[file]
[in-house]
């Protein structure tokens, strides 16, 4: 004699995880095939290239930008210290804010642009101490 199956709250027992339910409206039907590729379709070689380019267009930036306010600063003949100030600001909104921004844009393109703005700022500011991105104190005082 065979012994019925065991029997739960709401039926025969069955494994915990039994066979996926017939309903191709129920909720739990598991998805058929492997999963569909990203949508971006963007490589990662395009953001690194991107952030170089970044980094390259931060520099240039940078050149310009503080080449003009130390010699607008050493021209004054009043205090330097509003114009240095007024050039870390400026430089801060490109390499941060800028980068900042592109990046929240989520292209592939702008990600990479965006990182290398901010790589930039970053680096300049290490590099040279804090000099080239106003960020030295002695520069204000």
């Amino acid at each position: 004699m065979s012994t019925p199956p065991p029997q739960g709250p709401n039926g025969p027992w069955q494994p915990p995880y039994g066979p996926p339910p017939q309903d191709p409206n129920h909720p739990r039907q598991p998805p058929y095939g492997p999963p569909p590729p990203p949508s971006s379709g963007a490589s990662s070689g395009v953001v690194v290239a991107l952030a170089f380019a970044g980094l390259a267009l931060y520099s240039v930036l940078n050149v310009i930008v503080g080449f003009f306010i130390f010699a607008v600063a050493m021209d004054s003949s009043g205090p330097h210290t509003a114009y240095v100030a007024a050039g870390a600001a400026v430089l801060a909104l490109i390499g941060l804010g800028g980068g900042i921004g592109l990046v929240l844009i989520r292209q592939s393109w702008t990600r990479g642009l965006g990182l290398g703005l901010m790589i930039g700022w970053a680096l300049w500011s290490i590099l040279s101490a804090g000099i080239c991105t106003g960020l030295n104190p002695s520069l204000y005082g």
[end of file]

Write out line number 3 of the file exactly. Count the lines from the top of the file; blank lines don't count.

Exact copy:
């Amino acid at each position: 004699m065979s012994t019925p199956p065991p029997q739960g709250p709401n039926g025969p027992w069955q494994p915990p995880y039994g066979p996926p339910p017939q309903d191709p409206n129920h909720p739990r039907q598991p998805p058929y095939g492997p999963p569909p590729p990203p949508s971006s379709g963007a490589s990662s070689g395009v953001v690194v290239a991107l952030a170089f380019a970044g980094l390259a267009l931060y520099s240039v930036l940078n050149v310009i930008v503080g080449f003009f306010i130390f010699a607008v600063a050493m021209d004054s003949s009043g205090p330097h210290t509003a114009y240095v100030a007024a050039g870390a600001a400026v430089l801060a909104l490109i390499g941060l804010g800028g980068g900042i921004g592109l990046v929240l844009i989520r292209q592939s393109w702008t990600r990479g642009l965006g990182l290398g703005l901010m790589i930039g700022w970053a680096l300049w500011s290490i590099l040279s101490a804090g000099i080239c991105t106003g960020l030295n104190p002695s520069l204000y005082g």